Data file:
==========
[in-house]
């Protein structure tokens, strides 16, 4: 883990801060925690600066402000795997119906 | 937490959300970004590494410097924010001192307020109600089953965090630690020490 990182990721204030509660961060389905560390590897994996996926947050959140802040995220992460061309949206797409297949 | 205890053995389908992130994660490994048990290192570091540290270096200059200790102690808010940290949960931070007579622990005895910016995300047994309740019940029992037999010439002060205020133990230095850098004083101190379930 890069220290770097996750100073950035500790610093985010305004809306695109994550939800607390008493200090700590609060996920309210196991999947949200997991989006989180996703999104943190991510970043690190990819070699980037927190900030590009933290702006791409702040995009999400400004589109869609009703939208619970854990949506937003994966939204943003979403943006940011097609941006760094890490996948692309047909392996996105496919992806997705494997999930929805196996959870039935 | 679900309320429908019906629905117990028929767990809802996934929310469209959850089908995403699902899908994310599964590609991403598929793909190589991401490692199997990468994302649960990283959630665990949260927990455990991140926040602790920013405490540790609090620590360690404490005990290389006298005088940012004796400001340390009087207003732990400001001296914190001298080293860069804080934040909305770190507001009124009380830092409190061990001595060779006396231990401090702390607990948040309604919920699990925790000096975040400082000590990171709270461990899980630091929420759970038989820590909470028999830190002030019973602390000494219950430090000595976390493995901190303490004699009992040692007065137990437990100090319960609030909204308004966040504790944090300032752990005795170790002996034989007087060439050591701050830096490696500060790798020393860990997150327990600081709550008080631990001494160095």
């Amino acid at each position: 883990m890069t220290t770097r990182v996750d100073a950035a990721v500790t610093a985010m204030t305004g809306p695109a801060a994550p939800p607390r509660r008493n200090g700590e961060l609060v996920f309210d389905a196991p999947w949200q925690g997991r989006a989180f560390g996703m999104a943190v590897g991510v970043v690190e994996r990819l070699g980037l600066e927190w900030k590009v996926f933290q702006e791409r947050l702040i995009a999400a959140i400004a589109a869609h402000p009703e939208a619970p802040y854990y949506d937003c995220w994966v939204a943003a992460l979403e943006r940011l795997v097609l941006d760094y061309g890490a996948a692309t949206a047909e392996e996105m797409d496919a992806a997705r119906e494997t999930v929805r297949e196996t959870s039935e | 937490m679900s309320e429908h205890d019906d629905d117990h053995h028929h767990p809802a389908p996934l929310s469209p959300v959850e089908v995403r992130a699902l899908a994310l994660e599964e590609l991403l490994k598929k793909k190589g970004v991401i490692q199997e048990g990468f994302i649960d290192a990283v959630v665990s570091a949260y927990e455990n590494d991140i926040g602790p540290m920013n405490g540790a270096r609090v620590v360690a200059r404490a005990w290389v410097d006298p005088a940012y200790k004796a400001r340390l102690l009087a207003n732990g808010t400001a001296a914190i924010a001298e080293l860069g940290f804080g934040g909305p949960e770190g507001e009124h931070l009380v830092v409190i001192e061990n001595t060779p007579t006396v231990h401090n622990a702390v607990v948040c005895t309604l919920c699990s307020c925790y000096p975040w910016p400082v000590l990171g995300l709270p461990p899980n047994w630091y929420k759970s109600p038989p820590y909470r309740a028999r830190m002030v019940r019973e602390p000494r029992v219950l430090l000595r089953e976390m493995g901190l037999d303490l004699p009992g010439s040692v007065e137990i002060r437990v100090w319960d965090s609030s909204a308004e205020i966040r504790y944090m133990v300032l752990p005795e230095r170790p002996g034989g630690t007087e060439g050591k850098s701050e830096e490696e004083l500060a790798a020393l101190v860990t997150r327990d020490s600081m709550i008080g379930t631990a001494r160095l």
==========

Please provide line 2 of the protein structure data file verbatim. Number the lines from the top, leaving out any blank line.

């Protein structure tokens, strides 16, 4: 883990801060925690600066402000795997119906 | 937490959300970004590494410097924010001192307020109600089953965090630690020490 990182990721204030509660961060389905560390590897994996996926947050959140802040995220992460061309949206797409297949 | 205890053995389908992130994660490994048990290192570091540290270096200059200790102690808010940290949960931070007579622990005895910016995300047994309740019940029992037999010439002060205020133990230095850098004083101190379930 890069220290770097996750100073950035500790610093985010305004809306695109994550939800607390008493200090700590609060996920309210196991999947949200997991989006989180996703999104943190991510970043690190990819070699980037927190900030590009933290702006791409702040995009999400400004589109869609009703939208619970854990949506937003994966939204943003979403943006940011097609941006760094890490996948692309047909392996996105496919992806997705494997999930929805196996959870039935 | 679900309320429908019906629905117990028929767990809802996934929310469209959850089908995403699902899908994310599964590609991403598929793909190589991401490692199997990468994302649960990283959630665990949260927990455990991140926040602790920013405490540790609090620590360690404490005990290389006298005088940012004796400001340390009087207003732990400001001296914190001298080293860069804080934040909305770190507001009124009380830092409190061990001595060779006396231990401090702390607990948040309604919920699990925790000096975040400082000590990171709270461990899980630091929420759970038989820590909470028999830190002030019973602390000494219950430090000595976390493995901190303490004699009992040692007065137990437990100090319960609030909204308004966040504790944090300032752990005795170790002996034989007087060439050591701050830096490696500060790798020393860990997150327990600081709550008080631990001494160095």